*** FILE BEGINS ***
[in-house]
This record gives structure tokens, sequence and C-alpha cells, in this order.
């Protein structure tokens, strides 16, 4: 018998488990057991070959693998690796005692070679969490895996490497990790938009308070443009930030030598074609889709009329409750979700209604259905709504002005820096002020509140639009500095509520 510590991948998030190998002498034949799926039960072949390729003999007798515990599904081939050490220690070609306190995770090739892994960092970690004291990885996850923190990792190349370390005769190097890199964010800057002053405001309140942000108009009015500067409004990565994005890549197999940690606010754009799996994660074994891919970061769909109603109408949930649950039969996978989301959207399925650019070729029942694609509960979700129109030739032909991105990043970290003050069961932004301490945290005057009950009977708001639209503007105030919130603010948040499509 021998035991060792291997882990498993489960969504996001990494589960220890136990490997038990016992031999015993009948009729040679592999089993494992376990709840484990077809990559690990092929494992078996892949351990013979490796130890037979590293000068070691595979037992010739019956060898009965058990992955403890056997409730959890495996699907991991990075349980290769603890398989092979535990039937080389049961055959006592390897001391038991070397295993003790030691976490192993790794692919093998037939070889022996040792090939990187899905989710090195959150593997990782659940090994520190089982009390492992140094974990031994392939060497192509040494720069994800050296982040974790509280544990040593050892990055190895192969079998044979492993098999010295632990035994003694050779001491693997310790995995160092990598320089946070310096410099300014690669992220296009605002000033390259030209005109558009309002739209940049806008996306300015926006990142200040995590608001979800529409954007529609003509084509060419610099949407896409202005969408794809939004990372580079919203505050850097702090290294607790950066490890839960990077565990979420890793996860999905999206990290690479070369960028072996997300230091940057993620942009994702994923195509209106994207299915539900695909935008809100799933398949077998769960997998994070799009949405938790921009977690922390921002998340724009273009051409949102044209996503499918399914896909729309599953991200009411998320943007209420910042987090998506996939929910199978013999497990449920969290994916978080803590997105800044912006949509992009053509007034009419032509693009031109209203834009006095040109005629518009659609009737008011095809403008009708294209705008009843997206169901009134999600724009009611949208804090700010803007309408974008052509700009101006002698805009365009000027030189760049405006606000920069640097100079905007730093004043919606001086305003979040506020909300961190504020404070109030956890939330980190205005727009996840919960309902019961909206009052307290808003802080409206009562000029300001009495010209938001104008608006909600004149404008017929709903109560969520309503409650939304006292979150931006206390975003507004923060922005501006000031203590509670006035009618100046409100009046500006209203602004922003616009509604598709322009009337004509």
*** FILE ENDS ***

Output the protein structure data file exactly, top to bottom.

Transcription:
[in-house]
This record gives structure tokens, sequence and C-alpha cells, in this order.
């Protein structure tokens, strides 16, 4: 018998488990057991070959693998690796005692070679969490895996490497990790938009308070443009930030030598074609889709009329409750979700209604259905709504002005820096002020509140639009500095509520 510590991948998030190998002498034949799926039960072949390729003999007798515990599904081939050490220690070609306190995770090739892994960092970690004291990885996850923190990792190349370390005769190097890199964010800057002053405001309140942000108009009015500067409004990565994005890549197999940690606010754009799996994660074994891919970061769909109603109408949930649950039969996978989301959207399925650019070729029942694609509960979700129109030739032909991105990043970290003050069961932004301490945290005057009950009977708001639209503007105030919130603010948040499509 021998035991060792291997882990498993489960969504996001990494589960220890136990490997038990016992031999015993009948009729040679592999089993494992376990709840484990077809990559690990092929494992078996892949351990013979490796130890037979590293000068070691595979037992010739019956060898009965058990992955403890056997409730959890495996699907991991990075349980290769603890398989092979535990039937080389049961055959006592390897001391038991070397295993003790030691976490192993790794692919093998037939070889022996040792090939990187899905989710090195959150593997990782659940090994520190089982009390492992140094974990031994392939060497192509040494720069994800050296982040974790509280544990040593050892990055190895192969079998044979492993098999010295632990035994003694050779001491693997310790995995160092990598320089946070310096410099300014690669992220296009605002000033390259030209005109558009309002739209940049806008996306300015926006990142200040995590608001979800529409954007529609003509084509060419610099949407896409202005969408794809939004990372580079919203505050850097702090290294607790950066490890839960990077565990979420890793996860999905999206990290690479070369960028072996997300230091940057993620942009994702994923195509209106994207299915539900695909935008809100799933398949077998769960997998994070799009949405938790921009977690922390921002998340724009273009051409949102044209996503499918399914896909729309599953991200009411998320943007209420910042987090998506996939929910199978013999497990449920969290994916978080803590997105800044912006949509992009053509007034009419032509693009031109209203834009006095040109005629518009659609009737008011095809403008009708294209705008009843997206169901009134999600724009009611949208804090700010803007309408974008052509700009101006002698805009365009000027030189760049405006606000920069640097100079905007730093004043919606001086305003979040506020909300961190504020404070109030956890939330980190205005727009996840919960309902019961909206009052307290808003802080409206009562000029300001009495010209938001104008608006909600004149404008017929709903109560969520309503409650939304006292979150931006206390975003507004923060922005501006000031203590509670006035009618100046409100009046500006209203602004922003616009509604598709322009009337004509």